Ask for recommendations. Be careful when approaching people for recommendations. You want to make sure the people you ask know you and your performance well enough to share a detailed recommendation, and you also want to ensure people will give a positive recommendation. It’s a good idea to ask people for permission before giving their contact information as a reference. When doing this, be sure to let them know what type of reference you are looking for. For example, asking for a reference for a new job is much different than asking for an endorsement on LinkedIn. In this case, a LinkedIn endorsement is usually tied to a skill, whereas a job reference covers a more broad set of skills.
Projects, Files, Computers, and Your Office
Each job is different, so the following tips may or may not apply to your specific situation. These tips are primarily based on what I have done when I left my previous jobs. Take some time to think about your role, and the steps you need to take when handing your job to another person, or what you may need to do to prepare your files and other documentation before you leave.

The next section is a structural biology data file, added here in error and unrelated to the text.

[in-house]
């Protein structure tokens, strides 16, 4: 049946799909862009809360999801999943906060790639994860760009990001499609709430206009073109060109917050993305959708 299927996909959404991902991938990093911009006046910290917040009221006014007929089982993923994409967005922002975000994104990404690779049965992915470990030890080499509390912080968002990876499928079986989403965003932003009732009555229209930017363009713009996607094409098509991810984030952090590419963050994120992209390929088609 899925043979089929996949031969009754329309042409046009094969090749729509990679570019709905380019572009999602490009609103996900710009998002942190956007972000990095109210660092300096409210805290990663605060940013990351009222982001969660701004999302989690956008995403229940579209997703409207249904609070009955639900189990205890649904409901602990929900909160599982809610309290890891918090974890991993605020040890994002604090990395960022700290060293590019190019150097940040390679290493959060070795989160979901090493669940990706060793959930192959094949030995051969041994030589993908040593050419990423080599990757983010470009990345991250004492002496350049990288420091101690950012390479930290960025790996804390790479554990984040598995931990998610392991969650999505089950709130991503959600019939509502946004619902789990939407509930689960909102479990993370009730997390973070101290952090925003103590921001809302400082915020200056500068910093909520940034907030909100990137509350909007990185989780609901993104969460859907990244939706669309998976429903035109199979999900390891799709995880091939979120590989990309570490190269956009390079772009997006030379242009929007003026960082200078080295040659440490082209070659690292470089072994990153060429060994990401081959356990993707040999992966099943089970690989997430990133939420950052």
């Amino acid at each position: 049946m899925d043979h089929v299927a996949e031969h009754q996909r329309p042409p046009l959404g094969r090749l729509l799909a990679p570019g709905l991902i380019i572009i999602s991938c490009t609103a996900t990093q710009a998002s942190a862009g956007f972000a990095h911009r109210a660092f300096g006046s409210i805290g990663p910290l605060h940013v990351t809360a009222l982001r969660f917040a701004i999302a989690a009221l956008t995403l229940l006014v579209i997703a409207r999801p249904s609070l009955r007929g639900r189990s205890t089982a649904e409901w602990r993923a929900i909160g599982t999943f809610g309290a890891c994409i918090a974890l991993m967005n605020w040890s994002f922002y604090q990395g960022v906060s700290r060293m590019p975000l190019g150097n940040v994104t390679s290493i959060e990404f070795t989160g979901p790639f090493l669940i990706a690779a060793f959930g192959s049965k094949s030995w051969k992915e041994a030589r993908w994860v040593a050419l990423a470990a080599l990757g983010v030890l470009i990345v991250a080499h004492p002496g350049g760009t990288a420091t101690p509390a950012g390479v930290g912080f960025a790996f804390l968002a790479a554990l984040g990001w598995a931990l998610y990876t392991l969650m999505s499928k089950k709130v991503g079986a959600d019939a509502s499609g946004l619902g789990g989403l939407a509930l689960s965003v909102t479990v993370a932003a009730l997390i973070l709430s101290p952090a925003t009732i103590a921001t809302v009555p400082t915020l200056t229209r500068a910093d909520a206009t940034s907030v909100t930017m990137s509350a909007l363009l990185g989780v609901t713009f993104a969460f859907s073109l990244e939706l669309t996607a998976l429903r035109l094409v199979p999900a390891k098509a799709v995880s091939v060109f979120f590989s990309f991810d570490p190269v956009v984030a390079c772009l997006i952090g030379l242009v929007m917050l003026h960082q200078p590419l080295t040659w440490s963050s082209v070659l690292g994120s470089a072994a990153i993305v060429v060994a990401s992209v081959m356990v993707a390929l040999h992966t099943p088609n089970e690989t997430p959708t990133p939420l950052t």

Create a continuity binder. If you are handing your job over to someone else, then be sure to document your tasks in a manner that can be easily followed. In my previous job I created a Word document with screenshots that showed how to do each recurring task I had assigned to me. These took some time to create, but were instrumental in getting my replacement up to speed before I left. This also helped me leave on good terms. This was for a position from which I had resigned to take a job in a similar industry. I was working in a relatively small professional community where it is easy to make or break a reputation. In this case, it was important I left on good terms.